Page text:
Last week I wrote an article about Ransomware, and only a few days later, another person shared an example of how their university was experiencing a ransomware attack. But, this time I would like to write about a different concept when it comes to online security and hacking, and it is scareware.
Scareware might not be as well-known as ransomware, but you are more likely to have met it. In fact, you might know what it is, you just didn't know that it is called scareware. So, let's get to it - what is scareware?
What is scareware?
Have you ever visited a website and seen a pop-up message telling you that your computer has been affected by a virus? Or maybe the popup tells you that your computer is at risk and you need to take quick action. What should you do?
The pop-up window, which is designed to look very similar to a message from either your virus program or your operating system, will encourage you to install some program or pay money to fix the trouble. If you install the recommended software, that is when the real problem will actually start. The same is true if you pay for some "wannabe" solution. When you install programs, actual malicious software, spyware, viruses, ransomware, and who knows what might be installed on your computer. If you give them your payment details, your money might be at risk.
In other words, scareware is only something that is supposed to make you scared. And when you get scared, you do stupid things... like clicking on the banners, paying for spyware, malware, and other apps harmful to your device.
How do the pop-ups come up in the first place?
You might wonder how the pop-ups show up? Google is frequently looking for such harmful ads, and that is why I have actually received warnings from Google Webmaster Tools when my sites have been infected with similar things. In my case, it wasn't about scareware, but about automatic redirects valid for mobile users and so on.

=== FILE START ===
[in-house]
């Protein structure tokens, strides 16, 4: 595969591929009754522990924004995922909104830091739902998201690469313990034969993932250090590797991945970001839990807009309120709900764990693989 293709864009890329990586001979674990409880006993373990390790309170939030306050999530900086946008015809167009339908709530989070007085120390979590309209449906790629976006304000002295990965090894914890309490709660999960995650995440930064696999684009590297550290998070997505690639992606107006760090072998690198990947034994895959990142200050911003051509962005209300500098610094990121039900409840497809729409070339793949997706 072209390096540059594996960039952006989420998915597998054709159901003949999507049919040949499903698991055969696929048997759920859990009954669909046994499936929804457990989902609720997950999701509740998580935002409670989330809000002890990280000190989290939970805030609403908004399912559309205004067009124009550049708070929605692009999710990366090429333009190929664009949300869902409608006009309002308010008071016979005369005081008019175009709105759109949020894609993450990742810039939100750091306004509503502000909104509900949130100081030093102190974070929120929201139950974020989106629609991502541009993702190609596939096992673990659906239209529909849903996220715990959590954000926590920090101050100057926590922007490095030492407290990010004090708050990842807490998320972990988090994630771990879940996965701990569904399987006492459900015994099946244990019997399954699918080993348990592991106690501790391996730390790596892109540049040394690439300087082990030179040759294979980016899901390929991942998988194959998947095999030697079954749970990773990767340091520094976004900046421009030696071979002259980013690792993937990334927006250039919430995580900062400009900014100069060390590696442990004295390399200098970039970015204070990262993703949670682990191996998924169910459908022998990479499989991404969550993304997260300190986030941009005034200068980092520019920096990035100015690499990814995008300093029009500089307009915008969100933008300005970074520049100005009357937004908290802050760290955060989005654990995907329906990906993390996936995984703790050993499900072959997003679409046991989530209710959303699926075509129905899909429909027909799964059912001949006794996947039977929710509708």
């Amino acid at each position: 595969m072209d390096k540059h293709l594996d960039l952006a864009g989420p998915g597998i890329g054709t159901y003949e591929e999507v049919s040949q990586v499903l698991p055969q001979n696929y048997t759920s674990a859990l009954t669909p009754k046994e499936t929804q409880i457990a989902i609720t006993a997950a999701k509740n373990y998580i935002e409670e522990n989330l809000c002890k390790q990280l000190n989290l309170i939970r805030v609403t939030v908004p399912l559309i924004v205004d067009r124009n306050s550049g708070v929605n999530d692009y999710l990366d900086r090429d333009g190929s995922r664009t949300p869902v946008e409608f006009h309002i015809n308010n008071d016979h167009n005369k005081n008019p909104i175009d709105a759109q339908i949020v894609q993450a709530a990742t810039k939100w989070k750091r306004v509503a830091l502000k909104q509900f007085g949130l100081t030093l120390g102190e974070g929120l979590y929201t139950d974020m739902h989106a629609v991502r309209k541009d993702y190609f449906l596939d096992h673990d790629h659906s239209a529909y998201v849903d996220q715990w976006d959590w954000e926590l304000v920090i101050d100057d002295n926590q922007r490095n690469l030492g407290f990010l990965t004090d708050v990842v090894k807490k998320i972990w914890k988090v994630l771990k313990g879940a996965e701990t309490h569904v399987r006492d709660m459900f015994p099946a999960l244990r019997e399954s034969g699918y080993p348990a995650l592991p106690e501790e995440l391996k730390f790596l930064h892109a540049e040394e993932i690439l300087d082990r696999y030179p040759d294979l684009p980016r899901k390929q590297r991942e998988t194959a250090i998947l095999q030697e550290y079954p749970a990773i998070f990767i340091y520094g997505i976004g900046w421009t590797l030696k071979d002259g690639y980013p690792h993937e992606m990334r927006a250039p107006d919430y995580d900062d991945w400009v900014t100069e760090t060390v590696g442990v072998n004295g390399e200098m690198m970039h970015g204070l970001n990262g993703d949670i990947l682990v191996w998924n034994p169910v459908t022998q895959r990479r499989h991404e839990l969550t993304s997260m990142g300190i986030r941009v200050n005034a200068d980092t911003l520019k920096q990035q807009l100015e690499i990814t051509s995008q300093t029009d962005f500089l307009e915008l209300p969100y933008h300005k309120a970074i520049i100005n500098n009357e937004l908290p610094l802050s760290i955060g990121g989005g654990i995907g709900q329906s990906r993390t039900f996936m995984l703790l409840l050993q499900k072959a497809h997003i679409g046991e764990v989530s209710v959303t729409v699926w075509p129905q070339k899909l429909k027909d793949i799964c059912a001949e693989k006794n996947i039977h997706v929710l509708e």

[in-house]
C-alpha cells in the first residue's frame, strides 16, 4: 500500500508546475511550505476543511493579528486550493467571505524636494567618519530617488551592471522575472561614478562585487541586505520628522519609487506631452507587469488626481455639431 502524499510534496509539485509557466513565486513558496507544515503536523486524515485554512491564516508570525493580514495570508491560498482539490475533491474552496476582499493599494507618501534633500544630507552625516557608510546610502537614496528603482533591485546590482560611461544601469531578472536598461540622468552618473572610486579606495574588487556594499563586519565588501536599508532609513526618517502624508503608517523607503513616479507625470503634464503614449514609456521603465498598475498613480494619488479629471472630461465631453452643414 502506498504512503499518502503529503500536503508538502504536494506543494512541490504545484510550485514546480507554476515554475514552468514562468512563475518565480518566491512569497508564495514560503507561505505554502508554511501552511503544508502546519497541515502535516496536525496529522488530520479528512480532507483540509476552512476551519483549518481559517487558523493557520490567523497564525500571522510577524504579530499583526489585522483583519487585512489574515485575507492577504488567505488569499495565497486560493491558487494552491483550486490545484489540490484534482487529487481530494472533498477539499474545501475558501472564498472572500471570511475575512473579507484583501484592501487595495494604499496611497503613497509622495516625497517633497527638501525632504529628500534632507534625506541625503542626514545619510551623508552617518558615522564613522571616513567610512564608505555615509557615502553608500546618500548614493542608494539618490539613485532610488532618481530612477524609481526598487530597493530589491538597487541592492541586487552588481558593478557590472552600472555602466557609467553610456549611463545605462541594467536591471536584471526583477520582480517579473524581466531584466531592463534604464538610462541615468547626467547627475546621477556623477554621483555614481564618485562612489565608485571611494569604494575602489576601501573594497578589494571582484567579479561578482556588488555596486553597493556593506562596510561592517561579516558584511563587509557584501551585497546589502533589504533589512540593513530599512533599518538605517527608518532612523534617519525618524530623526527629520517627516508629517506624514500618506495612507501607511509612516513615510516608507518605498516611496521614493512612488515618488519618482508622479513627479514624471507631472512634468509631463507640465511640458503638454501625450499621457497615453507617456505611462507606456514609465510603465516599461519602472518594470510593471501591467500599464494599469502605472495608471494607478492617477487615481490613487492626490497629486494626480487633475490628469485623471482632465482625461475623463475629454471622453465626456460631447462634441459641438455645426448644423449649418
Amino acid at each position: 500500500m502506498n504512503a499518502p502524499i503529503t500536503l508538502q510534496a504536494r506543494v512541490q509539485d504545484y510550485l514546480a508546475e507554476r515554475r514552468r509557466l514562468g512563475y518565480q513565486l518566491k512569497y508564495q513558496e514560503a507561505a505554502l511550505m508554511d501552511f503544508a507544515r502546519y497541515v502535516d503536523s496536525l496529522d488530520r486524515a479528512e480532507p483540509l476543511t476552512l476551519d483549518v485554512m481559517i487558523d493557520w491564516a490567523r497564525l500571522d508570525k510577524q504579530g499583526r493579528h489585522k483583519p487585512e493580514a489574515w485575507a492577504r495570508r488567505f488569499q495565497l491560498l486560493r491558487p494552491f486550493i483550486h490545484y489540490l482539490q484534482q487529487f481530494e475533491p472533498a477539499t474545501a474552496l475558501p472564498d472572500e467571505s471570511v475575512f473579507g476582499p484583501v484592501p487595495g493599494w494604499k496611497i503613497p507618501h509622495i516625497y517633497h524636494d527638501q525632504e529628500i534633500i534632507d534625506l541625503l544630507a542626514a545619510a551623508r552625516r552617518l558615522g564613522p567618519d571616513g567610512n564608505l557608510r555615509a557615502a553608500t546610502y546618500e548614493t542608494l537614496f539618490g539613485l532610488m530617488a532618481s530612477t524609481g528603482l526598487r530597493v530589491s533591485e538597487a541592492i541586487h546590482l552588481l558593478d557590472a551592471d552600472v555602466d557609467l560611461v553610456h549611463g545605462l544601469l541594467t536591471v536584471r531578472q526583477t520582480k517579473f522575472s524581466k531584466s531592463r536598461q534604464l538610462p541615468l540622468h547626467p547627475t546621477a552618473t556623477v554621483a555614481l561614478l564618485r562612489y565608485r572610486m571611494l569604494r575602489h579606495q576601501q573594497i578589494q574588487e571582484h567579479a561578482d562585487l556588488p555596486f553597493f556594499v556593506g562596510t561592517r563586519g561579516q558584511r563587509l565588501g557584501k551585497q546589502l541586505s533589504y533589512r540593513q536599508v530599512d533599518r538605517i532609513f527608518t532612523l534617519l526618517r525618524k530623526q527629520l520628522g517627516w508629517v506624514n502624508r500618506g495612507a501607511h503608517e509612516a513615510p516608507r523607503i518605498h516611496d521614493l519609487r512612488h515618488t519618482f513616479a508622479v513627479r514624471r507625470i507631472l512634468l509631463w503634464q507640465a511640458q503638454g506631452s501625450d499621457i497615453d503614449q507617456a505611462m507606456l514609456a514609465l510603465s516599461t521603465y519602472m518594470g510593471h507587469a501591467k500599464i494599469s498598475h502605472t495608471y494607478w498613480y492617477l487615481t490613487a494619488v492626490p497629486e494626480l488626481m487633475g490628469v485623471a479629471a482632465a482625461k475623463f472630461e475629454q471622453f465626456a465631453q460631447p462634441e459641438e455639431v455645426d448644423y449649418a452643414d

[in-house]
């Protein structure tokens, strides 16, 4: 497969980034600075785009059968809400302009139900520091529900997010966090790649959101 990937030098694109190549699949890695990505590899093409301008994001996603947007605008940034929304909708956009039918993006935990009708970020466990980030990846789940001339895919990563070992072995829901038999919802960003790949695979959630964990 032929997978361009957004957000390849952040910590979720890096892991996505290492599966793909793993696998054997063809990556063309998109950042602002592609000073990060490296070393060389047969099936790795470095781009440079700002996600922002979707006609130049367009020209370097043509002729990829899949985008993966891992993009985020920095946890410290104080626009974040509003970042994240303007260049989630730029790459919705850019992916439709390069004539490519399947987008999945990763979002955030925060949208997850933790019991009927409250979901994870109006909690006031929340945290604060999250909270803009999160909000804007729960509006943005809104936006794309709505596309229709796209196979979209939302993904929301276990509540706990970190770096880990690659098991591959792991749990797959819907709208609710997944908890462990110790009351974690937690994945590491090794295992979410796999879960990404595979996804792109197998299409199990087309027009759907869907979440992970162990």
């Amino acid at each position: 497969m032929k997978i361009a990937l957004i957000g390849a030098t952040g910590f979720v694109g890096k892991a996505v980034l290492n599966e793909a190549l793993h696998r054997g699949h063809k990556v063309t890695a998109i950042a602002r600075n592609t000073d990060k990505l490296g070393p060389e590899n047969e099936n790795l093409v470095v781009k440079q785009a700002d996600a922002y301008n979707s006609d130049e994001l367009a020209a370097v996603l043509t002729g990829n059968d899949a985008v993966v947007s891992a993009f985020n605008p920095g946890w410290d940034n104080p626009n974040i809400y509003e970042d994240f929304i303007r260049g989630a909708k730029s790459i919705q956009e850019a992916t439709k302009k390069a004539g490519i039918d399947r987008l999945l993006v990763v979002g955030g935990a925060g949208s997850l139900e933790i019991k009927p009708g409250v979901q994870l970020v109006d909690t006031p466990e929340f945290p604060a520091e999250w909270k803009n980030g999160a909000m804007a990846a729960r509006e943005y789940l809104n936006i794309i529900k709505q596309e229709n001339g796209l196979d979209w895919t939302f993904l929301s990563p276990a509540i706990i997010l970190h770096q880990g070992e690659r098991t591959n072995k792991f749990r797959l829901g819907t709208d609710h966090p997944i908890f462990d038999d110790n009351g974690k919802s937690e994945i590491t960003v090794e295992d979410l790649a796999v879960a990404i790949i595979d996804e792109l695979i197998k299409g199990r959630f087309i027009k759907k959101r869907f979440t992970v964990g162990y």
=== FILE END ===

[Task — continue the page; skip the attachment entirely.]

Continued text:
But, hackers are good at adding code to websites, and by doing so, they can make pop-ups show up at sites you would normally trust and not worry about. This is important! Scareware can actually show up at sites you trust if they have been attacked. And the worst thing is, they might not even know about it themselves.
Example of scareware - Source
Articles can also be a kind of scareware
So far I have only written about scareware presented to you as pop-ups. That is, by far, the most dangerous version. But, it can also be important to understand that articles can be used to make you scared.
Did you feel pain in your stomach today?
You do a quick Google search to find out what might be wrong, and you end up finding a website telling you that you for sure have a problem due to drinking too much coffee, and the only solution is to buy this super-pill RIGHT NOW... if not, you will for sure die soon!
The example might be an exaggeration, but it is also a kind of scareware. It is carrying you into taking stupid actions that might harm your device or your wallet.
When you are scared, you do irrational things... like paying for stupid software and clicking links you shouldn't click. That is why scareware is efficient and something most of us have met once or many times.
What to do when you get scared?
Have you seen a scary pop-up? Are you afraid that your computer might be infected? Don't click the pop-ups... NEVER EVER! Go to your normal antivirus program and do a scan of your device. Use a spyware/malware detector if you have such a program installed. But, do not under any circumstances click the banners and install programs or pay for a solution. That is only going to make things worse!
I hope this article will help you stay alert in the future if you should be threatened by some scareware. Stay calm, and remember this article!
If you have questions, or maybe have some experience with scareware that you would like to share, write a comment below. If you haven't been to this platform before, register a user (it might seem a bit complicated at first), and write your first comment. It is super-cool, and you can actually earn money publishing your own content and commenting on the platform. Sound cool, doesn't it?
This is an original article written by me for Project Hope! First published on Steemit